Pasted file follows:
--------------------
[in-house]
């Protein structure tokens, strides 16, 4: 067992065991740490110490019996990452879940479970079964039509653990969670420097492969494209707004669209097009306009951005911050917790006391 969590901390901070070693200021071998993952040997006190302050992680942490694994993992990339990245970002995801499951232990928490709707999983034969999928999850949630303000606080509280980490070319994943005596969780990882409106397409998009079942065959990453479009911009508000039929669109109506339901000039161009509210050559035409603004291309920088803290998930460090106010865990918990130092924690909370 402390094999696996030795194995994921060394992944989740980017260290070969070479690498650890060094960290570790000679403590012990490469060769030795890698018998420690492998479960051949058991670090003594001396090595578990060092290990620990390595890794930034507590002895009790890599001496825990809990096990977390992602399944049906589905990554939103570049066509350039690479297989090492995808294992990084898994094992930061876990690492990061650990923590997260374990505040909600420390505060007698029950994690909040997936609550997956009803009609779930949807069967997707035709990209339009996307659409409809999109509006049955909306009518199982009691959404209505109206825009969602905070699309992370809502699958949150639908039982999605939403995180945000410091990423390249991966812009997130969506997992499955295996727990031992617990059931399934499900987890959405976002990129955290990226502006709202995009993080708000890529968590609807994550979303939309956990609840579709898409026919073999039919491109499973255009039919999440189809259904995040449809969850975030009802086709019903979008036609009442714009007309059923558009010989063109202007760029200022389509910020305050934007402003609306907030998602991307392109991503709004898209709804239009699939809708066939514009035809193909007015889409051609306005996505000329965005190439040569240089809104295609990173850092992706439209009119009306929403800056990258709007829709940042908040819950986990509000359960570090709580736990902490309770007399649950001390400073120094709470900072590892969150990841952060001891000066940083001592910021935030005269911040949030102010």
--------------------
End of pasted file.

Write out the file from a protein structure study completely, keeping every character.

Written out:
[in-house]
């Protein structure tokens, strides 16, 4: 067992065991740490110490019996990452879940479970079964039509653990969670420097492969494209707004669209097009306009951005911050917790006391 969590901390901070070693200021071998993952040997006190302050992680942490694994993992990339990245970002995801499951232990928490709707999983034969999928999850949630303000606080509280980490070319994943005596969780990882409106397409998009079942065959990453479009911009508000039929669109109506339901000039161009509210050559035409603004291309920088803290998930460090106010865990918990130092924690909370 402390094999696996030795194995994921060394992944989740980017260290070969070479690498650890060094960290570790000679403590012990490469060769030795890698018998420690492998479960051949058991670090003594001396090595578990060092290990620990390595890794930034507590002895009790890599001496825990809990096990977390992602399944049906589905990554939103570049066509350039690479297989090492995808294992990084898994094992930061876990690492990061650990923590997260374990505040909600420390505060007698029950994690909040997936609550997956009803009609779930949807069967997707035709990209339009996307659409409809999109509006049955909306009518199982009691959404209505109206825009969602905070699309992370809502699958949150639908039982999605939403995180945000410091990423390249991966812009997130969506997992499955295996727990031992617990059931399934499900987890959405976002990129955290990226502006709202995009993080708000890529968590609807994550979303939309956990609840579709898409026919073999039919491109499973255009039919999440189809259904995040449809969850975030009802086709019903979008036609009442714009007309059923558009010989063109202007760029200022389509910020305050934007402003609306907030998602991307392109991503709004898209709804239009699939809708066939514009035809193909007015889409051609306005996505000329965005190439040569240089809104295609990173850092992706439209009119009306929403800056990258709007829709940042908040819950986990509000359960570090709580736990902490309770007399649950001390400073120094709470900072590892969150990841952060001891000066940083001592910021935030005269911040949030102010």